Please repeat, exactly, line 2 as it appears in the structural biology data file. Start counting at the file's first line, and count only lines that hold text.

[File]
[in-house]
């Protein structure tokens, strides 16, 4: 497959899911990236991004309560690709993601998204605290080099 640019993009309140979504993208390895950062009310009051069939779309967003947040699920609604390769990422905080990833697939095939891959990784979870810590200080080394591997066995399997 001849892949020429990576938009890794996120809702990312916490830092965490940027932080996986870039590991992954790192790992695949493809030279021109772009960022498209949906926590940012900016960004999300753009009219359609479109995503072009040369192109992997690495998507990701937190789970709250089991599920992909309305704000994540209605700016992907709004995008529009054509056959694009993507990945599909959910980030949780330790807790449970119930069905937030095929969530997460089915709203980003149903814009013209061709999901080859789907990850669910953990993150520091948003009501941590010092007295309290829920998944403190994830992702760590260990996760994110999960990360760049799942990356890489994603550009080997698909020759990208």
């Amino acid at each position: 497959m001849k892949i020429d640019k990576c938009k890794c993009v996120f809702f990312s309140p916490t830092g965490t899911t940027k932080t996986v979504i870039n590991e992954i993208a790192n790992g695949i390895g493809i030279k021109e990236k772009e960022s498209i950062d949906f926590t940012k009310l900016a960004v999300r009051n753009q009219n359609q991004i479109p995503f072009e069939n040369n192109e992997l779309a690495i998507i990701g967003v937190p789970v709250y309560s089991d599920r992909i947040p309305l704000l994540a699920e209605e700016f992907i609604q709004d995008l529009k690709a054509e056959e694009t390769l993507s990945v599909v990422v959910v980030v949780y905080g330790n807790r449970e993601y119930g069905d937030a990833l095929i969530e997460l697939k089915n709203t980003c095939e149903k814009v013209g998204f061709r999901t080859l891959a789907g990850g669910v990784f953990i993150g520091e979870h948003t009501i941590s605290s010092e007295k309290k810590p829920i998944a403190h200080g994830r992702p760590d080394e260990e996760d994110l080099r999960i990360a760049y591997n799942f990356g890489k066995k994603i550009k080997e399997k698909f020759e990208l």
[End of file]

């Protein structure tokens, strides 16, 4: 497959899911990236991004309560690709993601998204605290080099 640019993009309140979504993208390895950062009310009051069939779309967003947040699920609604390769990422905080990833697939095939891959990784979870810590200080080394591997066995399997 001849892949020429990576938009890794996120809702990312916490830092965490940027932080996986870039590991992954790192790992695949493809030279021109772009960022498209949906926590940012900016960004999300753009009219359609479109995503072009040369192109992997690495998507990701937190789970709250089991599920992909309305704000994540209605700016992907709004995008529009054509056959694009993507990945599909959910980030949780330790807790449970119930069905937030095929969530997460089915709203980003149903814009013209061709999901080859789907990850669910953990993150520091948003009501941590010092007295309290829920998944403190994830992702760590260990996760994110999960990360760049799942990356890489994603550009080997698909020759990208």